When a grandparent faces physical obstacles, it’s important for the parent to remind children that Grandpa and Grandma still want to talk and are still interested in what’s happening in their grandchildren’s lives. Help your kids understand what a grandparent may be feeling, Goyer says. For example, if a grandparent is no longer able to drive a car, the parent can compare that loss to a child’s favorite toy being taken away. Young children can relate to the emotions that would result from this.


In almost every situation, it’s up to a parent to facilitate or bridge the gap between the senior and the child. Certainly, a child’s developmental level should always be taken into account when trying to teach respect, Stedman says.

Younger children will be more comfortable with older adults if they have something familiar to play with, such as a favorite toy or coloring book. Parents can help by providing a special bag of favorite toys to leave at the grandparent’s home. Whenever the kids visit, they’ll have something to look forward to, and the grandparents will enjoy watching them play.

As children get older and become teenagers, it may be more difficult to get them to interact with adults of any age, but it’s still important to try. With technology becoming more instrumental in their daily lives, teens have the unique opportunity to teach grandparents what’s new, such as cell phone texting, Skyping (which allows you to speak to and see a person in real time on your computer) and downloading music and videos to iPhones, iPads and other gadgets. This new technology can also bridge the distance for grandchildren who live far away. Talking to grandparents via Skype is an incredible relationship builder.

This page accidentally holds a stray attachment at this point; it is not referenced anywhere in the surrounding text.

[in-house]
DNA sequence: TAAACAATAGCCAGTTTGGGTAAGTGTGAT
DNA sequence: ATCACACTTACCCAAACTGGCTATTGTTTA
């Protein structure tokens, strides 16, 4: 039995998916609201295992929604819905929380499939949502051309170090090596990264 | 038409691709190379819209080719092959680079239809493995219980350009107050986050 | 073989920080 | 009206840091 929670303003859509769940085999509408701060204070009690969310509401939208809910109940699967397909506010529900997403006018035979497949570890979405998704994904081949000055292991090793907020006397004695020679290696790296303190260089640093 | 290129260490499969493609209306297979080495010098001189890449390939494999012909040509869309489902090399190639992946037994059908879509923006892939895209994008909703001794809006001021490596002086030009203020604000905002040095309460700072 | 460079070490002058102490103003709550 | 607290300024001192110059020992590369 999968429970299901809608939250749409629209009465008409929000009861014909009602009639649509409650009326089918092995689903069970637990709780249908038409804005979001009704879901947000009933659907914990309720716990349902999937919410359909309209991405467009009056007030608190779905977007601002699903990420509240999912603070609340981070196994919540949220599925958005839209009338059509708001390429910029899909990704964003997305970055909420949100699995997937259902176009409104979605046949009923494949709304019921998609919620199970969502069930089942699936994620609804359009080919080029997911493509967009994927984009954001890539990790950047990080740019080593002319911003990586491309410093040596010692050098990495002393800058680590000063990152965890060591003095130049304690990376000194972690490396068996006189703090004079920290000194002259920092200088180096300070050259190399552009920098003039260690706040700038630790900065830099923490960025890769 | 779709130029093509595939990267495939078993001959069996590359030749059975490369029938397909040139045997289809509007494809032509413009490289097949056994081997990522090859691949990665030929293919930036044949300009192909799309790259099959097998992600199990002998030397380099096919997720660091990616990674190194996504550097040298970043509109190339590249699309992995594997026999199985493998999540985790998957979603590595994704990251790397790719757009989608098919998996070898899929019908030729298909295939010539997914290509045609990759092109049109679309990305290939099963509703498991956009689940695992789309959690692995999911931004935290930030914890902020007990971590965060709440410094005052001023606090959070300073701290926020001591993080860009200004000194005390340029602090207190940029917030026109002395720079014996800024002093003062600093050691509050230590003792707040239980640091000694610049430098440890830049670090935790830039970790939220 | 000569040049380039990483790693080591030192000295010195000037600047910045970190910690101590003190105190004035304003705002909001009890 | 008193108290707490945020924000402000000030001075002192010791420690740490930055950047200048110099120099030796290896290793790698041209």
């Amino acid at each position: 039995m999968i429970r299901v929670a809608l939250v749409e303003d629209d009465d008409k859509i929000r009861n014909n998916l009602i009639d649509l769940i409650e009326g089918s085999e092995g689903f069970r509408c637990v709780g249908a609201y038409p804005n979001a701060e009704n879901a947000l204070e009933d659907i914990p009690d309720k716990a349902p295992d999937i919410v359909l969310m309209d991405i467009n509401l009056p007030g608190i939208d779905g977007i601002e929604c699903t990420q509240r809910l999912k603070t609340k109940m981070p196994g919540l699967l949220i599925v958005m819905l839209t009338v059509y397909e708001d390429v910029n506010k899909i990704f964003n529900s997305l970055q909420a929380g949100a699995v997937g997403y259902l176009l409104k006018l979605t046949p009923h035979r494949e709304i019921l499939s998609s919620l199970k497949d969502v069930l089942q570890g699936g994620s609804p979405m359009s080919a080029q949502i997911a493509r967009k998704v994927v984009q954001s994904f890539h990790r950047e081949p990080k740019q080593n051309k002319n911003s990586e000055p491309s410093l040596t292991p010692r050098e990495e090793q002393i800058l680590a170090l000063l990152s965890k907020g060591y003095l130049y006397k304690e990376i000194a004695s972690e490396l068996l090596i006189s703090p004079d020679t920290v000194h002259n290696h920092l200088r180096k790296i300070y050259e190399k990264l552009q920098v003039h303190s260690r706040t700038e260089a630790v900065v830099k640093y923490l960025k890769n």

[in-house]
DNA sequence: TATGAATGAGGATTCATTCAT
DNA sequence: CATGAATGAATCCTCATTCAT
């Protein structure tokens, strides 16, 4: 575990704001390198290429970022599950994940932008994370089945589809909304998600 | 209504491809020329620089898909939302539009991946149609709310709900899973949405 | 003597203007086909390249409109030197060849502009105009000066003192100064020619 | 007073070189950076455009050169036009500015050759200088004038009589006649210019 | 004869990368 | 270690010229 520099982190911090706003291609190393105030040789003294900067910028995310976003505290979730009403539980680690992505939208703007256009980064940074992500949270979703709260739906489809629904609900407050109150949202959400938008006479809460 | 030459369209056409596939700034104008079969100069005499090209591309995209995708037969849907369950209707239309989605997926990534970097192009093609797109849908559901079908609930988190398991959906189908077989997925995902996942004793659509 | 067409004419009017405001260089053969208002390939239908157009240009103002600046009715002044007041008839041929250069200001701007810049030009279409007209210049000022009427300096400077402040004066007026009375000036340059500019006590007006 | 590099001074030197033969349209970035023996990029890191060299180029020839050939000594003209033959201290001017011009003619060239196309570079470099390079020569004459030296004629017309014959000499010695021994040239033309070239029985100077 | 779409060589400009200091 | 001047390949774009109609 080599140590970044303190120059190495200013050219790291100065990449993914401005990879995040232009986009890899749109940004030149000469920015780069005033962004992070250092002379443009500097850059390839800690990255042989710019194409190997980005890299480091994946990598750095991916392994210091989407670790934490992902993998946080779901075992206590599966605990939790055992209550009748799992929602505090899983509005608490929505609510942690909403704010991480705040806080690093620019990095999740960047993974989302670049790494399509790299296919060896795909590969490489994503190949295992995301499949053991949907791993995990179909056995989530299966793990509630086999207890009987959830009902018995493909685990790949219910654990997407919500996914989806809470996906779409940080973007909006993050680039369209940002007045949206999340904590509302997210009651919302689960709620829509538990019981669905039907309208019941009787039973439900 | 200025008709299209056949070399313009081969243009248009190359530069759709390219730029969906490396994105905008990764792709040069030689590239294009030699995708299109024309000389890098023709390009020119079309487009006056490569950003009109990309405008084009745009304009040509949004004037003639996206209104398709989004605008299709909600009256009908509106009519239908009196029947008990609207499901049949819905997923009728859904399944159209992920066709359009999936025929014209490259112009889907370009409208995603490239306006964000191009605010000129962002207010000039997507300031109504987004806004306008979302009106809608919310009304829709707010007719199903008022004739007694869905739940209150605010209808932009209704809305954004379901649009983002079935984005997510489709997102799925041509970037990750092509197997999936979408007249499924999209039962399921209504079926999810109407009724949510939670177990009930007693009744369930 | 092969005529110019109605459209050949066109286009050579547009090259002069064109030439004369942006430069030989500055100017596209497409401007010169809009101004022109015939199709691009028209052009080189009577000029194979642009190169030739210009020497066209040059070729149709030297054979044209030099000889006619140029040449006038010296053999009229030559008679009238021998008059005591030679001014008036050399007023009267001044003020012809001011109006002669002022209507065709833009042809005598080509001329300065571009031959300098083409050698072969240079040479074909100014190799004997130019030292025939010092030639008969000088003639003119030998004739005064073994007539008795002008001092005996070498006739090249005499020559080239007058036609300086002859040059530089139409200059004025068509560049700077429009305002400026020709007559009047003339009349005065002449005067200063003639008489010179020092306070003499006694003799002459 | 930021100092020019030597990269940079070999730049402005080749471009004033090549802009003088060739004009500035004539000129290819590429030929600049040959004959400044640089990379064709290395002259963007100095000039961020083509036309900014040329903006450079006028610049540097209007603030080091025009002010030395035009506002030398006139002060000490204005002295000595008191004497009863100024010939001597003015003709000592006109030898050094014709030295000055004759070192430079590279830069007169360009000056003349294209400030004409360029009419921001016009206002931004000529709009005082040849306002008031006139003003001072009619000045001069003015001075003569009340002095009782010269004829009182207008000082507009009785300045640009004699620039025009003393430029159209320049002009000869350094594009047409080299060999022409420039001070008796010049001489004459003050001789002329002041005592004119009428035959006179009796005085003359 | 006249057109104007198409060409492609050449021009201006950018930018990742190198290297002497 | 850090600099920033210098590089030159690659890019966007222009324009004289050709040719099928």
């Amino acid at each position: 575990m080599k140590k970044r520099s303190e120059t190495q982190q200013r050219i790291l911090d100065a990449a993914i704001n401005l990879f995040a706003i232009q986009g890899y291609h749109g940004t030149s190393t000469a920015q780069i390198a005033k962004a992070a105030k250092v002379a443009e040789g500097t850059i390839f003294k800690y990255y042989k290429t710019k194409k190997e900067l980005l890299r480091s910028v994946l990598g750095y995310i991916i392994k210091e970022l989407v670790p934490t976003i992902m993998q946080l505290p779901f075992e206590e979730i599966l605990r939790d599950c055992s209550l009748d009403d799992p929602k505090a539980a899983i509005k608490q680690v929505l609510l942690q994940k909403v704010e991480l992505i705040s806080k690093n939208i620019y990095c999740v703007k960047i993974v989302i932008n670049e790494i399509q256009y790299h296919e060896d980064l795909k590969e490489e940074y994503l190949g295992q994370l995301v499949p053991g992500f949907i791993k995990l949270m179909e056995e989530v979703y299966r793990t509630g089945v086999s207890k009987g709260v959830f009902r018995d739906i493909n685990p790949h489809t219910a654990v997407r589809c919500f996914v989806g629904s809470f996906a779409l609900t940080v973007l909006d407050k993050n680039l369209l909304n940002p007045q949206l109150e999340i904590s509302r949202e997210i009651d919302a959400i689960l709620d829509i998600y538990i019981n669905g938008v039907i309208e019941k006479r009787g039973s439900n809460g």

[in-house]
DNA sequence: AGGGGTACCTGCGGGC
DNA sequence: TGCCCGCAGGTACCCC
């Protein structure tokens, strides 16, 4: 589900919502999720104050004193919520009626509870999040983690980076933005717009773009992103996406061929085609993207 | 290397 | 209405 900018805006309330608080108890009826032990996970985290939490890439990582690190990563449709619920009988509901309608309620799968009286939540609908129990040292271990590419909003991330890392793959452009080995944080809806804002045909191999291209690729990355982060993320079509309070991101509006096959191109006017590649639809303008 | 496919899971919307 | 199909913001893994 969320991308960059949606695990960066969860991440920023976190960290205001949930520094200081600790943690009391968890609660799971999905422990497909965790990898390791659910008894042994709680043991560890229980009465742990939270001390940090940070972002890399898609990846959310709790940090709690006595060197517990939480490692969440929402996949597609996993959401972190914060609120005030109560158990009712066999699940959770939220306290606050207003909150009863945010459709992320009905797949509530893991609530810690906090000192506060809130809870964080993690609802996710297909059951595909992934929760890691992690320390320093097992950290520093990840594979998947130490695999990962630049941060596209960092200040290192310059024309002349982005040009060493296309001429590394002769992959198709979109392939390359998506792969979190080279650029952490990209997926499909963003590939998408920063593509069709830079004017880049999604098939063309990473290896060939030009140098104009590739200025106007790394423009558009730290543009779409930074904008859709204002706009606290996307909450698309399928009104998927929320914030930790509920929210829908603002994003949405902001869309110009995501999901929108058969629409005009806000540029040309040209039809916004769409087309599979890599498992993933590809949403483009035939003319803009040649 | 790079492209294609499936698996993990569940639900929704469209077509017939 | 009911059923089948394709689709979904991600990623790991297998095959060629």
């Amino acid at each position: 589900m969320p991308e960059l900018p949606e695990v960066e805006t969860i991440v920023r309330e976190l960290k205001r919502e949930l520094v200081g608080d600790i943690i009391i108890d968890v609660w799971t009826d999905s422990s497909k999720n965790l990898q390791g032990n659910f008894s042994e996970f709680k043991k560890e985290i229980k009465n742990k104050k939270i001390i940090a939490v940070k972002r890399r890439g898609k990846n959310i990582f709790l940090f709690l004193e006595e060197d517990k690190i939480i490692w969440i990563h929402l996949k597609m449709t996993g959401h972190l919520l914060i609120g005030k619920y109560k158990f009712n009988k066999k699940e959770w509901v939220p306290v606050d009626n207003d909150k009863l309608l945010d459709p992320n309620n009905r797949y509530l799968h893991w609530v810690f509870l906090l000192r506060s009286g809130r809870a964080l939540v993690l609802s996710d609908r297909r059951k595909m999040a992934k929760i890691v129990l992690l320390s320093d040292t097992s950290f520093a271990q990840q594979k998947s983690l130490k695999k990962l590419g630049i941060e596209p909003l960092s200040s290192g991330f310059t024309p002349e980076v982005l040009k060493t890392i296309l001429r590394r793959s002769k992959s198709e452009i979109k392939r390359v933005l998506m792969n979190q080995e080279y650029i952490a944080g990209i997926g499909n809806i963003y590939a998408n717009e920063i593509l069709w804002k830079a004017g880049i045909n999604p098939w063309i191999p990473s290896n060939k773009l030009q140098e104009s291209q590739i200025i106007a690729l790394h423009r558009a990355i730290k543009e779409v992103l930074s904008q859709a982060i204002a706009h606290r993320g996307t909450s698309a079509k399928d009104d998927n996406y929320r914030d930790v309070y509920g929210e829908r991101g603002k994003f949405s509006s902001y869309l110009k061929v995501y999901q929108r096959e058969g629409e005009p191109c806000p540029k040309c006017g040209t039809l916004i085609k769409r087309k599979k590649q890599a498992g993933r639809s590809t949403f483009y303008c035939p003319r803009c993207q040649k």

When school assignments touch close to home with a grandparent, be sure your kids get the chance to interview one or both grands. For example, Goyer’s nieces and nephews interviewed her father for a class project about veterans of war.

Parents can facilitate other projects on their own, such as making a scrapbook about their family. Each child can interview their grandparents on different subjects, such as what school was like when they were younger, their very first job, etc.

When it comes to teaching children to respect their elders, Goyer concludes, it’s as simple as appreciating them. “There is always something to appreciate in everyone,” she says. “Role model that you appreciate people and speak to others with respect.”

Using these techniques for teaching children to respect elders and other people in general provides lessons that will last a lifetime. And it’s all reciprocal; children who respect their elders win respect in return.

For more information, check out other AARP articles, including Goyer’s blog at

Salwa Choucair is a freelance writer and mother of two.